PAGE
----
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Articles by B.C. Li
Total Records ( 6 ) for B.C. Li
  H.H. Musa , B.C. Li , G.H. Chen , T.P. Lanyasunya , Q. Xu and W.B. Bao
  Traditional karyotyping is invented in animal research for several decades depend on the analysis of characteristic banding patterns along the length of chromosome. In the present study chicken metaphase chromosomes were obtained by peripheral blood lymphocyte culture techniques, G-band patterns were obtained with trypsin and Giemsa, C-band patterns were treated with barium and the nuclear organizer regions (NORs) were identified by silver staining. All species studied presented a diploid number of 78 chromosomes, with 10 pairs of macro chromosomes including the sex chromosome and 29 pairs of micro chromosomes. G-band patterns were found quite different between breeds. The dark stained of C-band was observed on micro chromosome and W chromosome. Karyotype resemblance near coefficient was possible for breeds clustering. The position of centromers, relative length, arm ratio and the evolutionary distance of chicken breeds was estimated. The application of chromosome karyotype and banding techniques was used to study the origin, evolution and relationship of species, also used for gene location and sex determination. While, in the Medical field was used to identify genetic disease. The techniques was consider as a base for further molecular research, for example FISH.
  B.C. Li , G.H. Chen , J. Qin , X.S. Wu , S.L. Wu and Z.T. Cai
  The aim of this study was to evaluate the efficiency of isolation and culture of PGCs from various tissues of chicken embryos at specific developmental stages including: the circulating blood of stage 14 embryos (hatched for 48-52hrs), the genital ridge of stage 19 embryos (hatched for 68-72hrs) and the gonad of stage 28 embryos (hatched for 128-132hrs). Ficoll density-gradient centrifugation is a standard method for the purification of PGCs from fetal blood. The genital ridge and gonadal tissue contain more PGCs in total but must first be digested with trypsin-EDTA to give a single cell suspension containing a mixture of PGCs and other contaminating cell types. In these experiments, we cultured PGCs from the genital ridge and from gonadal tissue before and after Ficoll density-gradient purification. In all cases, PGCs were subsequently cultured in TCM-199 medium supplemented with 10% fetal calf serum. The results demonstrated that trypsin-EDTA alone of the genital ridge of stage 19 embryos yielded a total of2.7 x 104 per embryo of which 89.5% were viable. After Ficoll density-gradient purification of these cells the yield was 1.8 x 104 of which 87.5% were viable. Processing of the gonadal tissue of stage 28 embryos yielded a total of 3.1 x 104 PGCs per embryo of which 90.0% were viable. It was clear that the PGC yield with trypsin-EDTA alone was higher (P< 0.01) than the yield of the full procedure which included the Ficoll density-gradient purification step. The results of PGC culture from the three developmental stages indicated that the survival time was longest (80-88 hours) for PGCs obtained from stage 19 embryos. At this stage, a large number of PGCs had accumulated in the genital ridge which facilitated the isolation procedure. These results suggest that the highest yield of PGCs per embryo can be achieved by trypsin-EDTA treatment of genital ridge tissue from stage 19 chicken embryos.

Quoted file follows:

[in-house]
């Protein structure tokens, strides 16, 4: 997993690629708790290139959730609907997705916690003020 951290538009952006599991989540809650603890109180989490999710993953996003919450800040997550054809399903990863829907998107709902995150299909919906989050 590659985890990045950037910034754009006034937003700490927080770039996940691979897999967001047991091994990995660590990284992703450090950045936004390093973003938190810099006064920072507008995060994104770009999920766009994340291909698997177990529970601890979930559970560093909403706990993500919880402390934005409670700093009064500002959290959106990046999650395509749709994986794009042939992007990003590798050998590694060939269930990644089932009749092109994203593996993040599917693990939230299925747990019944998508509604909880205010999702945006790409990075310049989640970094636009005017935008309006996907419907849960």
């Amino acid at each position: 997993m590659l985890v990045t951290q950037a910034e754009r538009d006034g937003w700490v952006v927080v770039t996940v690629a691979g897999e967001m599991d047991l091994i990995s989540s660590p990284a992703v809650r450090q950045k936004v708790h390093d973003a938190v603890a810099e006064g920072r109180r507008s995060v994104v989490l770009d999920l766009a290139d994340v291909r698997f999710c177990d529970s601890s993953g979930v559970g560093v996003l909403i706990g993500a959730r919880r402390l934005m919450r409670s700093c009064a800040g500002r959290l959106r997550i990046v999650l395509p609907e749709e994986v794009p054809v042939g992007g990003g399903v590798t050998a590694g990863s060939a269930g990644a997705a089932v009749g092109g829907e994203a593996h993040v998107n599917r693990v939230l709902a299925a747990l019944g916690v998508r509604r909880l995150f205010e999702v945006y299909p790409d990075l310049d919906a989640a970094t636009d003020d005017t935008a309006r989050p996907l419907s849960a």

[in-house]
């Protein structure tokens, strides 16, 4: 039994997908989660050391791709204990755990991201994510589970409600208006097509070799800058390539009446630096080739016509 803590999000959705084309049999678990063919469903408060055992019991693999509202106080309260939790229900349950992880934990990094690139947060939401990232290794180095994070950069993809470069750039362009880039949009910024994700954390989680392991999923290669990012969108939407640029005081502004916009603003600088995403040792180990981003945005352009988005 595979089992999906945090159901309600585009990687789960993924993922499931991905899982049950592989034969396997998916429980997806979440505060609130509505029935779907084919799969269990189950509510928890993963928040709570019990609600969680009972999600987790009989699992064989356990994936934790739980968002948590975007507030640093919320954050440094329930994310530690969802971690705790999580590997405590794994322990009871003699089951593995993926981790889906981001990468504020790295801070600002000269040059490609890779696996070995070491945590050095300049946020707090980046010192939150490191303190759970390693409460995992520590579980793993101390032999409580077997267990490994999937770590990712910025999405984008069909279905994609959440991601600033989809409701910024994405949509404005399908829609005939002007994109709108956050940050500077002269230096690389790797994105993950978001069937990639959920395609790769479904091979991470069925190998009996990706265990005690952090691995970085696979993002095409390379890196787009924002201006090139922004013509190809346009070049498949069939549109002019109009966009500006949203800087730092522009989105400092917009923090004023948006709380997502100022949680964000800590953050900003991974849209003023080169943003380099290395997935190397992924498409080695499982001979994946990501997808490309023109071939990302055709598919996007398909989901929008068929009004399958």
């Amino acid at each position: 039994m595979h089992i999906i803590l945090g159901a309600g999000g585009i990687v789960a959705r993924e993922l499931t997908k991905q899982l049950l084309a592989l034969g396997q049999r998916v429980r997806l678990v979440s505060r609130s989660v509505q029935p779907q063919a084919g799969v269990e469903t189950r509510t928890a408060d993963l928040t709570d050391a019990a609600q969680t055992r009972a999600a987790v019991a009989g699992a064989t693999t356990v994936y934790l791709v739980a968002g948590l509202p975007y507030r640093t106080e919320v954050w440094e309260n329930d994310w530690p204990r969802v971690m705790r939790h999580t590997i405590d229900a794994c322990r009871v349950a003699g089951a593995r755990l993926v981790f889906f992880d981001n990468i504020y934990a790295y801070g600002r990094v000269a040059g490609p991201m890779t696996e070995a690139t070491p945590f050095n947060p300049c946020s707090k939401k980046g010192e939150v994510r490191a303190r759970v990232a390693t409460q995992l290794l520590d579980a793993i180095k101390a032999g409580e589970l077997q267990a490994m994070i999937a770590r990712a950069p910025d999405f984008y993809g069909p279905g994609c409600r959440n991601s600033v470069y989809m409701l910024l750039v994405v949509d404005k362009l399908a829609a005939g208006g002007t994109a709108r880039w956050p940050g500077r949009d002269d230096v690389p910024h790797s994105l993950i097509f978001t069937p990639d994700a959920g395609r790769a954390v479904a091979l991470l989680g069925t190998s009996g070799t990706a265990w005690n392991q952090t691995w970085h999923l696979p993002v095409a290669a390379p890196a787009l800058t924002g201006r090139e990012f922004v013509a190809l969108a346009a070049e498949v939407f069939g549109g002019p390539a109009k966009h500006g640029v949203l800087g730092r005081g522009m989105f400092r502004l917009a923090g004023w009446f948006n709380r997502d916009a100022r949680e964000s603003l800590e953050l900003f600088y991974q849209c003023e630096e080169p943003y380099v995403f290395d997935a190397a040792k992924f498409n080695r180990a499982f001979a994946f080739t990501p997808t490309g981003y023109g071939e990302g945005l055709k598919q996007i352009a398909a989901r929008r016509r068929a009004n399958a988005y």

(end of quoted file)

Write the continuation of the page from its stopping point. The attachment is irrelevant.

H.H. Musa , G.H. Chen , J.H. Cheng , B.C. Li and D.M. Mekki
  Anka and Rugao chicken breed were reared under the same environment and management. During 12 weeks age the growth rate of Anka breed was found better than Rugao, and similarly within breeds Males were grow faster than females. The results shows that (live weight, carcass weight, dressing out percentage, semi-eviscerated weight, eviscerated weight, breast muscle weight, leg muscle weight, heart weight, liver weight and abdominal fat weight) were significantly (P< 0.01) different in Anka and Rugao breed, however the Abdominal fat % was statistically non significant (P>0.05) between breeds. Males compared to females shows significantly (P>0.01) higher live weight, carcass weight, semi-eviscerated weight, eviscerated weight, breast muscle weight, liver weight and abdominal fat weight within two breeds. However, Leg muscle weight, heart weight were non significantly different (P>0.05). In addition dressing out percentage was significantly (P< 0.05) different between males and females in Anka breed and non significantly in Rugao breed. In Anka chicken breed abdominal fat weight was positively correlated with live weight, carcass weight, breast muscle weight, and percentage of abdominal fat weight; and it was negatively correlated with leg weight. In Rugao breed abdominal fat weight was positively correlated with live weight, carcass weight, breast muscle weight, leg muscle weight and percentage of abdominal fat. However, the percentage of abdominal fat weight was negatively correlated with live weight, carcass weight, breast muscle weight and positively with leg muscle weight and abdominal fat weight.